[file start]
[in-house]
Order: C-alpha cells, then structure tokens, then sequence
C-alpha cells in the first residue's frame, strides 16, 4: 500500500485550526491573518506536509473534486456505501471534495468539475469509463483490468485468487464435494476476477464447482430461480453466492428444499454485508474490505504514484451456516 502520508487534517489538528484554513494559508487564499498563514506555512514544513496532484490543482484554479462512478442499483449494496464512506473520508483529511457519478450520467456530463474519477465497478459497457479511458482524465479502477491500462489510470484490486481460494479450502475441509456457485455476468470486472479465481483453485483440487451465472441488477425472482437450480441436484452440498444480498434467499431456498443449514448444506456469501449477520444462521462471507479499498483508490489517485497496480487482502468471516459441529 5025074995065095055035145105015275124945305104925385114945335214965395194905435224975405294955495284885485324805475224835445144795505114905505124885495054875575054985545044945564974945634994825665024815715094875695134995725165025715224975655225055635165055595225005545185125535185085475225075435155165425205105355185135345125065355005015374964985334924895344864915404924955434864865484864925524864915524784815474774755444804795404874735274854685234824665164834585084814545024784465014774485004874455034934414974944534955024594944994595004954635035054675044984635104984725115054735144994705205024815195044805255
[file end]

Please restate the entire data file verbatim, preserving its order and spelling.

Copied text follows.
[in-house]
Order: C-alpha cells, then structure tokens, then sequence
C-alpha cells in the first residue's frame, strides 16, 4: 500500500485550526491573518506536509473534486456505501471534495468539475469509463483490468485468487464435494476476477464447482430461480453466492428444499454485508474490505504514484451456516 502520508487534517489538528484554513494559508487564499498563514506555512514544513496532484490543482484554479462512478442499483449494496464512506473520508483529511457519478450520467456530463474519477465497478459497457479511458482524465479502477491500462489510470484490486481460494479450502475441509456457485455476468470486472479465481483453485483440487451465472441488477425472482437450480441436484452440498444480498434467499431456498443449514448444506456469501449477520444462521462471507479499498483508490489517485497496480487482502468471516459441529 5025074995065095055035145105015275124945305104925385114945335214965395194905435224975405294955495284885485324805475224835445144795505114905505124885495054875575054985545044945564974945634994825665024815715094875695134995725165025715224975655225055635165055595225005545185125535185085475225075435155165425205105355185135345125065355005015374964985334924895344864915404924955434864865484864925524864915524784815474774755444804795404874735274854685234824665164834585084814545024784465014774485004874455034934414974944534955024594944994595004954635035054675044984635104984725115054735144994705205024815195044805255